Coupon Clipping. It’s Not As Hard As You Think.

I’ll admit it, I’m a coupon clipper. I’m the woman in the grocery store that you see frazzled and gripping a fistful of coupons in one hand and a child (or two) in the other. My constant goal? To save more and spend less. I hear the financial experts saying that we should have nine months of emergency expenses in savings and I think to myself, “Well, maybe we have nine days…but nine months?!”  It’s enough to make me want to throw my coupons up in the air and succumb to dollar saving defeat.

Times are tight and although everybody wants to spend less, coupon clipping can be overwhelming. Just the phrase “coupon clipping” makes me start to sweat, but seriously, it has come a long way. I’ve scoured the internet, talked to friends, read numerous articles and spoken with store managers to come up with the best ways to become a better shopper. You want in? Here goes:

1.  Check out online coupon sites such as SmartSource.com, Coupons.com, RedPlum.com and Eversave.com where you can select and print only the coupons you want. 

2.  Go retro and grab a newspaper. The Sunday newspaper is chock full of coupon inserts. Grab a pair of scissors, a few helpers and get to work. 

3.  Buy on Ebay. People sell lots of coupons for as little as .99 for a quantity of 200. It’s a great way to get some deals on coupons—just don’t get into a bidding war and end up paying $20 bucks for a handful of savings on stuff you don’t want. 

4.  Swap coupons. A group of my neighbors actually get together and trade their coupons for the ones they’ll use. Another option is to pass around an envelope between neighbors, colleagues or relatives where you take the coupons that you’ll use and contribute the ones you won’t.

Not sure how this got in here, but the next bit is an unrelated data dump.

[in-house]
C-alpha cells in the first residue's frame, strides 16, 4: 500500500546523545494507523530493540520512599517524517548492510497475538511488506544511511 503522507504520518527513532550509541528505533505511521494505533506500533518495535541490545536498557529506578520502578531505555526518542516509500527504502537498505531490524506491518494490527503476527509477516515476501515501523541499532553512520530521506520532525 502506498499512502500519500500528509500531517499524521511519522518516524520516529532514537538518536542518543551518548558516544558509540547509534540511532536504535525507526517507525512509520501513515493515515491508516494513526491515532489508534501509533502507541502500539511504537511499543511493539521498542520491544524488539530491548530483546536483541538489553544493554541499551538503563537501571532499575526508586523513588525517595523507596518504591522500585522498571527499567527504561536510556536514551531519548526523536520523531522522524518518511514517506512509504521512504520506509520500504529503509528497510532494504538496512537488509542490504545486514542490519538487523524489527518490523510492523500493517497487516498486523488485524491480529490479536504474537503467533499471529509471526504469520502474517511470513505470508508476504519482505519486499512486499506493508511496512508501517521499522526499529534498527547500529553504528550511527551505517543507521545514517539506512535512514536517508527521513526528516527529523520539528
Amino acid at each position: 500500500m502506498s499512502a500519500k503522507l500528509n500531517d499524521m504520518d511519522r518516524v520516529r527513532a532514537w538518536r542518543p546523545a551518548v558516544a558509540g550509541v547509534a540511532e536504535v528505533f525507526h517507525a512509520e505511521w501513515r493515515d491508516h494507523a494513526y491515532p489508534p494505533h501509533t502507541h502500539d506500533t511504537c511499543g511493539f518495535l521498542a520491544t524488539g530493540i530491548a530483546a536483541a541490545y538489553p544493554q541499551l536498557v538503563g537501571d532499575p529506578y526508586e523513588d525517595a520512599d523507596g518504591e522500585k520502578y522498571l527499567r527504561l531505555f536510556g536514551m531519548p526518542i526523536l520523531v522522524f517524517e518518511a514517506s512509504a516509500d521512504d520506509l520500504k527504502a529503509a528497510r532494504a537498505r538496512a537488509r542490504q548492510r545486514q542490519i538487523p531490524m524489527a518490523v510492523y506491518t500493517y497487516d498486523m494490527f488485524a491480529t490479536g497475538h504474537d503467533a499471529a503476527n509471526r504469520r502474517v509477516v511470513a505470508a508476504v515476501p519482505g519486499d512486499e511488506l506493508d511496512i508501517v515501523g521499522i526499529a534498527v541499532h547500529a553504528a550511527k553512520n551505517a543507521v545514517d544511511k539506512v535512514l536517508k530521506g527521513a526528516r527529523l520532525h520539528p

5.  Go directly to the source. Manufacturers are smart when it comes to their customers. For example, if you know you are interested in a particular yogurt, go to that company’s website and request product coupons. Typically they’ll mail you a stack of coupons or often times you can print them directly from their website. 

6.  Sign up for TheGroceryGame.com or CouponMom.com. Both of these sites track sales and coupons so you can maximize your savings. Also, check the KrazyCouponLady.com which organizes coupons and deals by store. She also puts the direct link to the printable coupon associated with the deal so you can just kick back and collect your extra dollars. 

7.  Timing is everything. It’s better to buy certain items at certain times of the year. Obviously it’s great to buy wrapping paper after the holidays, but do you know what day of the week is best to purchase clothing? It’s Wednesday, after the weekend sales data has been collected and prices will be marked down. Here are some other seasonal deals: 

  • Winter is the time to have a wedding if you are looking to save big. It’s also a great time to buy a computer, digital camera or linens. 
  • Spring is the time to buy coats, used cars, frozen food and book vacations. 
  • Summer is a great time to grab a new gym membership after those New Year’s resolutions are long forgotten. It’s also a great time to get new furniture as stores are getting ready for new inventory and slashing prices 20-50%. 
  • Fall the perfect time to pick up landscaping plants, a new car or a new grill. 

Doing a little research before hitting the store is key. And, if possible, try to check online prior to making a purchase to ensure you are getting the best deal.

8.  Check the internet for coupon codes prior to buying online. Sites like RetailMeNot.com and CouponCabin.com reflect the coupons that have worked for buyers to get free shipping or product discounts.

Go ahead, join the movement, become a Couponer—your Grandma will be so proud! 

About the author: Jessica Lane is a penny pinching mama of two living on the Seacoast.  She runs a blog www.barefootbysea.blogspot.com, where she discusses the trials of motherhood.